The term of honor and dignity called out before the chariot of Joseph after Pharaoh made him second in the kingdom. (Ge 41:43) If of Hebrew origin, as the ancient translator Aquila conjectured and as supported by the Latin Vulgate, it could mean “bow the knee,” and is so translated in many versions. (AS, KJ, Da, Dy, ER, Ro, RS) However, this view is rejected by many in favor of similar words in other languages. For example, some think it may be a Babylonian or an Assyrian title of a high official, meaning “seer” or “grand vizier.” Some turn to the Coptic and say it means “bow the head”; others observe that the Arabs say something similar in commanding their camels to kneel down. The Syriac Peshitta reads: “Father and Ruler!” Other investigators believe that it is strictly Egyptian. Origen, a native of Egypt, and Jerome think it means “a native Egyptian,” and because of the disregard Egyptians had for foreigners, they reason that it was a public proclamation of naturalization. A similar expression, appearing in a papyrus finding, means ‘your commandment is the object of our desire,’ that is, ‘we are at your service.’—The Life and Times of Joseph in the Light of Egyptian Lore, by H. Tomkins, London, 1891, pp. 49, 50.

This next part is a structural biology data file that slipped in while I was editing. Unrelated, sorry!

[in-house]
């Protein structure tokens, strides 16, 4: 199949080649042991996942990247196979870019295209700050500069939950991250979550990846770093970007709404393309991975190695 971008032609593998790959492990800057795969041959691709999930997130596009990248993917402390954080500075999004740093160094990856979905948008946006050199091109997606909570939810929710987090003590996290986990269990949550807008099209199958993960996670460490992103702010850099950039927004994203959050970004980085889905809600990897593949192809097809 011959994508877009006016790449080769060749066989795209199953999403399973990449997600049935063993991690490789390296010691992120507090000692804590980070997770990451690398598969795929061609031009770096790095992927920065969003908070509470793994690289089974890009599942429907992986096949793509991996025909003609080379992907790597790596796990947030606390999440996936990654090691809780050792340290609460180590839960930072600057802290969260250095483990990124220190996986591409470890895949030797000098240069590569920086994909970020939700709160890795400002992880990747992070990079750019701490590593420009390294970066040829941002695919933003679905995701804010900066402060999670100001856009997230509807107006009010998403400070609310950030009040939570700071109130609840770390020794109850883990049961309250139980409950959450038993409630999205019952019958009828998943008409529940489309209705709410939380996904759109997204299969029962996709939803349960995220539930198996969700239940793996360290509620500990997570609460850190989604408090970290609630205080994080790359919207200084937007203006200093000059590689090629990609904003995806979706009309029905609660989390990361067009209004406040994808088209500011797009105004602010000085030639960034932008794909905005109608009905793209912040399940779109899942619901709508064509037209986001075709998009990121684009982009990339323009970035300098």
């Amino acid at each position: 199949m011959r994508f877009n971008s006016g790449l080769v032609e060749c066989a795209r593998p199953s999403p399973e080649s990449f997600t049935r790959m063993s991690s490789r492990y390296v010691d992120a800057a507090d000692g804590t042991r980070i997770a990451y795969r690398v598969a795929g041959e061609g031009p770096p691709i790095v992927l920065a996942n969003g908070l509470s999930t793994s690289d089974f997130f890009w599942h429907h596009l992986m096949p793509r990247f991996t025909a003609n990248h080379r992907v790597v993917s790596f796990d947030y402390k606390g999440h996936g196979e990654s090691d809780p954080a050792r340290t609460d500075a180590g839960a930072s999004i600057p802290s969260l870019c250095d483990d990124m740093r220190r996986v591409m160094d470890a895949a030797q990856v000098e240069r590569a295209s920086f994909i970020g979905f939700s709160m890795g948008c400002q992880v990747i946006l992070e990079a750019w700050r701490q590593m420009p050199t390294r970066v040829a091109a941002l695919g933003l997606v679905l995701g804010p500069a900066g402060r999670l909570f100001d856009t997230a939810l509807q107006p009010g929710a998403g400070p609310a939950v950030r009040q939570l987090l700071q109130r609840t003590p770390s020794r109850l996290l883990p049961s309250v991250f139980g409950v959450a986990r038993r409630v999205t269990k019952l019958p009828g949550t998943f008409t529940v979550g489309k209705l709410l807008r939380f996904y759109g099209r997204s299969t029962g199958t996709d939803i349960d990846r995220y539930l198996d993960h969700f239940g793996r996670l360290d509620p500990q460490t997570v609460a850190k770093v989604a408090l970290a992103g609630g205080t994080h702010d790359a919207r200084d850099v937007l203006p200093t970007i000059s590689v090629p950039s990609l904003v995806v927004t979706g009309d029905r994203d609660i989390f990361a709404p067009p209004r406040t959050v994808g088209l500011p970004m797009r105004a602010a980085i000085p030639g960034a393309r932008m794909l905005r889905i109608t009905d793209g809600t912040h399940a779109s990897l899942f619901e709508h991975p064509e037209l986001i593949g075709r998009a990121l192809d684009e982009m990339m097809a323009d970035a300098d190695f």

The exact meaning of this expression has therefore not yet been determined, hence some versions leave it untranslated. (NW, JP, JB) This non-Hebrew custom of making public acclamation before an honored one as he rode through town also finds an example in Esther 6:11, when Mordecai was publicly honored at the command of Persian King Ahasuerus.